Why sustainable companies need better ESG ratings
As the financial community enthusiastically embraces environmental, social and governance investments, it needs to know two things:
- ESG scores are measured differently from one agency to another and can therefore be a measure of inconsistent performance.
- Some experts are increasingly skeptical that there is a direct correlation between ESG scores and more sustainable activities.
In a recent Q&A, Lenora Suki, Product Manager for Sustainable Finance Solutions at Bloomberg LP, summed it up: âToday, sustainability information is often non-financial and so diffuse and diverse that it is is difficult for decision makers in strategic and operational decisions.
That doesn’t mean it’s time to cancel ESG. All signs point to consumers wanting to buy products from companies that match their values, whether it’s protecting the environment, empowering women, or tackling societal inequalities.
And investors are increasingly enthusiastic about ESG investments.
According to the Global Sustainable Investment Alliance, global sustainable investment reached $ 35.3 trillion at the start of 2020, an increase of 15% over the past two years. In addition, the same report found that sustainable investment assets under management accounted for over a third (35.9%) of total assets under management in 2020, up from 33.4% in 2018.
A majority of business leaders fully support sustainable development measures, while also being aware that their efforts may not have a significant impact. In 2016, a joint United Nations / Accenture survey found that more than three-quarters (78%) of CEOs surveyed believed that companies’ efforts would contribute to the global goals, adopted by the United Nations as a universal call to action to put end poverty and protect the planet.
Only a fifth of CEOs responding to a UN / Accenture survey in 2019 felt that companies are actually making a difference on the global sustainability agenda.
In the most recent survey (2019), only a fifth of CEOs surveyed felt that companies are actually making a difference on the global sustainability agenda. Nonetheless, almost half (48%) remain committed to implementing sustainability as part of their overall operations.
The disconnect between accelerating ESG activity and confidence in results should serve as a wake-up call for companies and investors, according to Kenneth Pucker, SM ’90, the former COO of Timberland.
The challenges include discrepancies in ESG metrics, persistent data quality issues and the pervasive greenwashing that can occur when companies attempt to present their data in a positive light, said Pucker, who published in June “Overselling Sustainability Reporting âin Harvard Business Review.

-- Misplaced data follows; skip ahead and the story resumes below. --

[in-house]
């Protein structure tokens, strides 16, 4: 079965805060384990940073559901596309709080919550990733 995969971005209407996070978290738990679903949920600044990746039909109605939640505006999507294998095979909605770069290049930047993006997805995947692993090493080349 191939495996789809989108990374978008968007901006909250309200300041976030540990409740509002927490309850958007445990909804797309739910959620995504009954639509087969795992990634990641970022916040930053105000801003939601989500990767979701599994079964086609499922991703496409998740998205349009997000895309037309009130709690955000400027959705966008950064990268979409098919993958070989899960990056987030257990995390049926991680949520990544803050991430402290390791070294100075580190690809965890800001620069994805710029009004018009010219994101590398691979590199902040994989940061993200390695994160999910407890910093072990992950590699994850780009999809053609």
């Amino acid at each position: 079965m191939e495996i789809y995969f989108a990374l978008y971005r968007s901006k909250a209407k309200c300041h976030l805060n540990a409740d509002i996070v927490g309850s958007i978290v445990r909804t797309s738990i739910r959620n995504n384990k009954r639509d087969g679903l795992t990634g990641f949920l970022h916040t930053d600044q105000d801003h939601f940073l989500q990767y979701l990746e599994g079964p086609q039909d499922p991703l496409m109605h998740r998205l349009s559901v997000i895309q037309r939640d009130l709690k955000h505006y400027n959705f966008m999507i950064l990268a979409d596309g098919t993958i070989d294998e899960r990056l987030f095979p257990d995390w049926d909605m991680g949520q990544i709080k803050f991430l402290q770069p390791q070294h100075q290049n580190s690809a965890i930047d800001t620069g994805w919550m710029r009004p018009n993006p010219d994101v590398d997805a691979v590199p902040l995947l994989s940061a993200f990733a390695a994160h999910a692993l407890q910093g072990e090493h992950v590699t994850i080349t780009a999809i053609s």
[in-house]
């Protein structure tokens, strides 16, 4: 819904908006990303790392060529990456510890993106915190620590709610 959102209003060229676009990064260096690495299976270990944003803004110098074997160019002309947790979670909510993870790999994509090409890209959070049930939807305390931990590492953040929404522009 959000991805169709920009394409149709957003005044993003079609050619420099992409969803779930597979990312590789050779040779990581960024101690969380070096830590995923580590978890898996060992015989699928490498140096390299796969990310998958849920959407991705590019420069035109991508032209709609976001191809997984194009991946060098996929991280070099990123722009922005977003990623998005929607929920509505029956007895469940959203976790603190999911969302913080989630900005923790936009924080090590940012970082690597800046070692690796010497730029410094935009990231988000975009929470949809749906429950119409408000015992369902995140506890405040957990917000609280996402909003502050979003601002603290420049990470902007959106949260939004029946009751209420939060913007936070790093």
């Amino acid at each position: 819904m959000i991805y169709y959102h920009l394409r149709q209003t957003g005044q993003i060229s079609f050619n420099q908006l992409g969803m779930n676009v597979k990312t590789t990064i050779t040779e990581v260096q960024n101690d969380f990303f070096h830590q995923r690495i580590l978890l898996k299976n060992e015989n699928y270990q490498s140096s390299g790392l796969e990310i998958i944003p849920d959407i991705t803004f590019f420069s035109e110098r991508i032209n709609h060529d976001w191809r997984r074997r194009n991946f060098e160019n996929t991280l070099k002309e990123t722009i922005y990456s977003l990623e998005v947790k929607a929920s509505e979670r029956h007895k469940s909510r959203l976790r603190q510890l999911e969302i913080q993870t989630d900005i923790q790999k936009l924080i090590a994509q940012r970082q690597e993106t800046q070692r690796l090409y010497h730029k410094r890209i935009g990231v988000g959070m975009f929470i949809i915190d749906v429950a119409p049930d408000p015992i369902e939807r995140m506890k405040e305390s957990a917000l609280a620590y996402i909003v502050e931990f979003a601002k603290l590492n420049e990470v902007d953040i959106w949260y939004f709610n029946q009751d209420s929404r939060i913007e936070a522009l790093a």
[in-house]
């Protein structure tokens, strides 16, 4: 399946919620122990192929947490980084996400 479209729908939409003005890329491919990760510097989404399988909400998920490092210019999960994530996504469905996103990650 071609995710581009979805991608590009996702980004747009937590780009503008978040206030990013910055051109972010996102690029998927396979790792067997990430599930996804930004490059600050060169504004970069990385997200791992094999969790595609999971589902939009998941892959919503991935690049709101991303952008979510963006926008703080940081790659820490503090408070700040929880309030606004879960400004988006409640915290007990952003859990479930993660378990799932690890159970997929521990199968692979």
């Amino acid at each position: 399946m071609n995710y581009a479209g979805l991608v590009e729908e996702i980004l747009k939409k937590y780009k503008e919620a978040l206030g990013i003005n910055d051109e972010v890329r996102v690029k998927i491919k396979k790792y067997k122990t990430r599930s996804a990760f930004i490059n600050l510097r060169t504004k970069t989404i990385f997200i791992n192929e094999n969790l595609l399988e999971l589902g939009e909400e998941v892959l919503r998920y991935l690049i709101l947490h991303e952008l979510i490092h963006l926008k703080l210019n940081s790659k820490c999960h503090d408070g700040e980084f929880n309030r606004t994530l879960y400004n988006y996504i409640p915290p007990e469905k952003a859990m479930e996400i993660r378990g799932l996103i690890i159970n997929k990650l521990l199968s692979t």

“ESG rating agencies take self-reported data from companies on their corporate social responsibility [CSR] activities, add their own information and weights, and mix them in a cauldron to get a rating for a company, âsaid Pucker, now a lecturer at the Fletcher School at Tufts University.
âOne problem is garbage in, garbage out,â Pucker said. “The report is not complete, the results are mostly unaudited and they are not comparable, so ESG ratings often use bad data that is not audited, extrapolated and interpolated.”
Why ESG ratings diverge – and what to do about it
The MIT Sloan Sustainability Initiative has joined the cause with the launch of the Aggregate Confusion project, aimed at improving the quality of ESG measurements.
ESG ratings are used by individual investors and fund managers to guide investment strategies by understanding the potential sustainability risks to company performance. Companies are also leveraging ESG ratings as an internal benchmarking tool to help improve sustainability performance and for possible public relations opportunities.
The problem, as defined by the MIT project, is that ESG data is noisy. This leads to a divergence in the ratings of independent agencies that assess and assign ESG ratings to companies, according to Florian Berg, a researcher working on the challenge. In turn, this leads to confusion and a much lower likelihood that ESG ratings have a direct correlation with financial performance, compromising their usefulness as an investment tool, Berg said.
Berg, with research affiliate Julian Koelbel and MIT professor Sloanpublished three articles on the divergence of ESG ratings and its impact. Using a common taxonomy and various mathematical modeling techniques, the MIT team was able to integrate the different approaches of rating agencies into a cohesive framework to better understand rating differences.
In the initial document, the researchers identified the following:
There is an ambiguity around ESG ratings. The study found that the correlation between six leading rating agencies (KLD / MSCI Stats, Sustainalytics, Vigeo Eiris / Moody’s, RobecoSAM / S & P Global, Asset4 / Refinitiv and MSCI) was on average 0.61. In comparison, the traditional credit ratings of Moody’s and Standard & Poor’s correlate at 0.99.
The result suggests that ESG ratings do not accurately reflect ESG performance, making it difficult for policymakers to identify outperformers and laggards.